♦Welcome to another edition of the Open Book Blog Hop!♦
What are your top five writing mistakes? Either mistakes you make or mistakes that make you cringe when you see them in print?
Welcome back to another Open Book Blog Hop! The authors included in this ongoing series wish to thank you for your reads. We appreciate, even more so, when you share our writings with your friends. If you’re new to the series, welcome aboard. The authors engage and impress weekly. Prepare to become a regular reader.
Mistakes happen. That’s something a writer has got to get comfortable with. Whether it’s a continuity error or grammar issue. This is why we are lucky to have editors and proofreaders. Make ample use of them to make sure your manuscript is as error-free as it can be.
Error-free is subjective. That’s something else a writer needs to get comfortable with. Easier said than done, I know. Rejections often don’t come back with feed back, or the feedback is minimal or unclear. Editors may make notes you’re not understanding. Keep in mind that feedback is there to help you improve. Hopefully your editor, or anyone providing feedback, is knowledgeable about writing. There are the rare occasions when you get feedback that is just wrong. That said, this isn’t an excuse to allow your ego to run roughshod over editing suggestions. You, too, need to know grammar and all that so you know what you’re looking at.
Now that we’ve got those two caveats out of the way. What are my top five writing mistakes?
- Not taking clear enough notes on something that requires me to return to it at a later date, and coming back to find I have no idea what I was on about. Boy, this is frustrating–like when you wake up from a great dream that gave you some amazing ideas, and you go to the bathroom before sketching down those ideas. By the time you get to paper, everything is a filmy fog of something you can’t quite put your finger on. The ideas are lost. I really hate this! It’s happened to me enough times that I shouldn’t be victim to it anymore, but I am.
- Typos! I cannot get them all, and it’s cringe-worthy seeing them in print. As an indie-author, it’s very difficult to be taken seriously. In some places, we’re still called vanity press–as if any author isn’t vain for submitting their work for publication in the assumption anyone would want to read it. The purpose of writing is to be read. Therefore, I’m unsure of what people who use this title are getting at, other than trying to fling cheap jabs. Is the painter vain for painting? The photographer is vain for photographing? Anyway, typos are mean little gremlins. They crop up even after editing and proofreading. They crop up in mainstream work, indie, and scholarly work. It doesn’t matter. These little blighters are tough to get rid of! Even worse is the sense of embarrassment we feel at the sight of them in our polished products.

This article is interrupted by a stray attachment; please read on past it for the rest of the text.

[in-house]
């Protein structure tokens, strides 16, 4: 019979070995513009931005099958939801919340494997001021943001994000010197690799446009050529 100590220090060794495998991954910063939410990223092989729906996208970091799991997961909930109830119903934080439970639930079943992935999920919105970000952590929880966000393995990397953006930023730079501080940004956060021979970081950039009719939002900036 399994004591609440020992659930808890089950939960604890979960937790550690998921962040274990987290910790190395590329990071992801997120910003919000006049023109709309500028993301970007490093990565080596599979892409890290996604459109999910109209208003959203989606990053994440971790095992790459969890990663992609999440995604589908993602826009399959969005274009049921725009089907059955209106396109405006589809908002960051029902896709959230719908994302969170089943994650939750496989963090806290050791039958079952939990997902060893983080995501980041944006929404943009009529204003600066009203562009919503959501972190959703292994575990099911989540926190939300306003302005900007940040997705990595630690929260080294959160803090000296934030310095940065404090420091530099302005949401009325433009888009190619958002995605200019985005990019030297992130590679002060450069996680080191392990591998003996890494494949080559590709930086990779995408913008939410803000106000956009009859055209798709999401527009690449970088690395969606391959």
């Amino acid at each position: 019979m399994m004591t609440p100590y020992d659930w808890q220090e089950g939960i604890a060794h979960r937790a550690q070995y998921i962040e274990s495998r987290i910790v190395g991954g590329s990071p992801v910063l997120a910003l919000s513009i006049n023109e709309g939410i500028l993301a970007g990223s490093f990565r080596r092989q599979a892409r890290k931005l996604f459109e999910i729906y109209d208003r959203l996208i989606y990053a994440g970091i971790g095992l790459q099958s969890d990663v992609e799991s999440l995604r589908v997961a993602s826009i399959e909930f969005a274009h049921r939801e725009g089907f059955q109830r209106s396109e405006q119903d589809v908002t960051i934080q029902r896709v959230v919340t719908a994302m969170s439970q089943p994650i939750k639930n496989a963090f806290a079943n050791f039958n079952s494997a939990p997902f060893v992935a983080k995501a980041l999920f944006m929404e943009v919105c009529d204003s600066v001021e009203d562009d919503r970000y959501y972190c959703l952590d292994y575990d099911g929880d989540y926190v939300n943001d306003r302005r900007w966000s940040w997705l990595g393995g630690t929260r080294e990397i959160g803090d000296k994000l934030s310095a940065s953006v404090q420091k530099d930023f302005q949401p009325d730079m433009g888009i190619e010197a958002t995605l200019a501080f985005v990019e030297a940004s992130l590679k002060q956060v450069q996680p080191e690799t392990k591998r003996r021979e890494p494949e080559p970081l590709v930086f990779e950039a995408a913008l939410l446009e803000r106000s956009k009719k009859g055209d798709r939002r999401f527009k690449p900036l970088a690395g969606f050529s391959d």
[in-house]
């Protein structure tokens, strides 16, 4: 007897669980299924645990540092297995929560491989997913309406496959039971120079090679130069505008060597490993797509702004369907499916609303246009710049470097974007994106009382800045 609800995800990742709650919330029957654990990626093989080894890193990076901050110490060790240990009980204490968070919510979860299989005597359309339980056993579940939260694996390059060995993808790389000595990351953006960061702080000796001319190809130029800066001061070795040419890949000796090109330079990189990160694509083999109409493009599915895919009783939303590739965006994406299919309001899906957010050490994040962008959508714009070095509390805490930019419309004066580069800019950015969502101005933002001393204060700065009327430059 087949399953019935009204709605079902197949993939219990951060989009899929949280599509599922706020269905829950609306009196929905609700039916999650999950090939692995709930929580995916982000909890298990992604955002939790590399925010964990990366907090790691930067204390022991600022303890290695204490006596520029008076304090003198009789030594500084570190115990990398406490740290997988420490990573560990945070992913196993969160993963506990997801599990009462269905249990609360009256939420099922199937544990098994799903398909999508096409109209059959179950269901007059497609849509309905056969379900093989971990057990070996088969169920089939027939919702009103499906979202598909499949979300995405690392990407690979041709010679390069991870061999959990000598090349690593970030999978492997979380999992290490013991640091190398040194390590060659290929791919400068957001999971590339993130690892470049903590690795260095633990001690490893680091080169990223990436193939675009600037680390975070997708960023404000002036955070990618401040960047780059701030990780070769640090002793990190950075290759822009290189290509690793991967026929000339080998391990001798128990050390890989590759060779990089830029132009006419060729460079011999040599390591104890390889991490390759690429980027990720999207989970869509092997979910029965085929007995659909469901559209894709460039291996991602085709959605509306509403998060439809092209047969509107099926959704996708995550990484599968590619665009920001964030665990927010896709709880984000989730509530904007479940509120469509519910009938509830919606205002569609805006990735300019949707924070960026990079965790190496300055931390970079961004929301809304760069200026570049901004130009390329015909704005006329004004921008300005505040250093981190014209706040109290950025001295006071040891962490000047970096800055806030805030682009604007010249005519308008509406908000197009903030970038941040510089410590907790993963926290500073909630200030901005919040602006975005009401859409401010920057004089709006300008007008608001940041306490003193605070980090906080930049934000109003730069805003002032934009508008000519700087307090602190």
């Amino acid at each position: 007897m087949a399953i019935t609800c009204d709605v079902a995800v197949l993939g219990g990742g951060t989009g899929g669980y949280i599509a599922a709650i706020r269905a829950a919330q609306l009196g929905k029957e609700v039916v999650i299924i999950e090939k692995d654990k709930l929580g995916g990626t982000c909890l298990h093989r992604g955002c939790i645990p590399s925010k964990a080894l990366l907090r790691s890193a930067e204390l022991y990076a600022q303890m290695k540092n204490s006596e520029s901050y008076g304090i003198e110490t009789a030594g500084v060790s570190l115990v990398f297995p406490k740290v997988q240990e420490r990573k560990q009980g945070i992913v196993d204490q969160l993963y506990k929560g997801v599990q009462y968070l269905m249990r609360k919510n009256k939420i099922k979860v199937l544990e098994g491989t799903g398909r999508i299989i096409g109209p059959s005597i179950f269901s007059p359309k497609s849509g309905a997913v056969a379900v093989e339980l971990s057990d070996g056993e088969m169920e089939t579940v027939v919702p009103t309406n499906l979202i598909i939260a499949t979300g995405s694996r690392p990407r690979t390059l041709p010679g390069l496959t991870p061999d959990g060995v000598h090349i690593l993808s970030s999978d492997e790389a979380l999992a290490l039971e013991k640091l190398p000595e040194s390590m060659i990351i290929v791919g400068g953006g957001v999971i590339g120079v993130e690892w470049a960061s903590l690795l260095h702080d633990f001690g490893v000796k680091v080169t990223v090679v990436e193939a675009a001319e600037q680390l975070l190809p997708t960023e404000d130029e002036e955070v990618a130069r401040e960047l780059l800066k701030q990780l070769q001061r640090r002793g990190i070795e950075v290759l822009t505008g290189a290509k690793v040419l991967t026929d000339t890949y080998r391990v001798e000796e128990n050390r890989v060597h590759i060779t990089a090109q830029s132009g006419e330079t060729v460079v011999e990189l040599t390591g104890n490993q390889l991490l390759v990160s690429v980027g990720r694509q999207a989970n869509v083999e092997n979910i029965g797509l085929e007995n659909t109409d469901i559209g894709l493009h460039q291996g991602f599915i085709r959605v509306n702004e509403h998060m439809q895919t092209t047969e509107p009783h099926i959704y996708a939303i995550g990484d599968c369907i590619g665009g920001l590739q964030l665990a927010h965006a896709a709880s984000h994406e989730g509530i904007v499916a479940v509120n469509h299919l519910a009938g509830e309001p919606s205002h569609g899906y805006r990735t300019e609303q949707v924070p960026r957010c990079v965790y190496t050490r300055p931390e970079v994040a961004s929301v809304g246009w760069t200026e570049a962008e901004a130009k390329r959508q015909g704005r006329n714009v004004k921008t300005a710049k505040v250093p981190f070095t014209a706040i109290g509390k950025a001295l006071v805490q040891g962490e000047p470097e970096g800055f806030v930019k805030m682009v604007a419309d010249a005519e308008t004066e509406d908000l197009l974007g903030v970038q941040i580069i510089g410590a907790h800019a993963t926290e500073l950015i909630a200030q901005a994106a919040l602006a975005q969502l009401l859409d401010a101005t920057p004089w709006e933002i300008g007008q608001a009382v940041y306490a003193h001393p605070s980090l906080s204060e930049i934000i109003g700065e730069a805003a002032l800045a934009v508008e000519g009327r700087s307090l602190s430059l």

- Not understanding that marketing is now my job as an author. This is something that has affected me over the past few decades I’ve been writing. I wasn’t aware when I started that I needed to be a marketing guru on top of it all. Maybe I just need that it that attracts everyone to you! Either way, I am wanting in these departments, and trying to educate yourself on marketing or influencing is an uphill battle. This isn’t an indie issue alone. A lot of authors think that if they get the contract from a mainstream publisher that the publisher will do this for them. Wrong. It’s all up to you. Part of your pitch is the following you’ve already built and your plan on expanding that to sell their book you wrote them. (Because now your book is pure product, and you need to sell if you want another contract for more products. Numbers will matter a great deal.) I’m at a loss because my growth has been organic, and when attempting to improve those numbers the methods tried-and-true failed. Not everyone will be successful in the execution. The ability to analyze everything is part of the package. Is the cover attracting attention? Is the blurb catching their interest. Are the first few pages maintaining the mystique and building on it? Are your reader numbers enough that their excitement for your work will compound (create more readers)? What’s your angle? What do you have that other authors do not? I could go on all day about how The Trailokya Trilogy is unlike any other series, but what makes it different? The short answer is: nothing like it has been done, and the execution–the places I take the reader and the story I tell them during that journey–is both frightening and inspirational. Do you want to hear more, like what’s in it for you?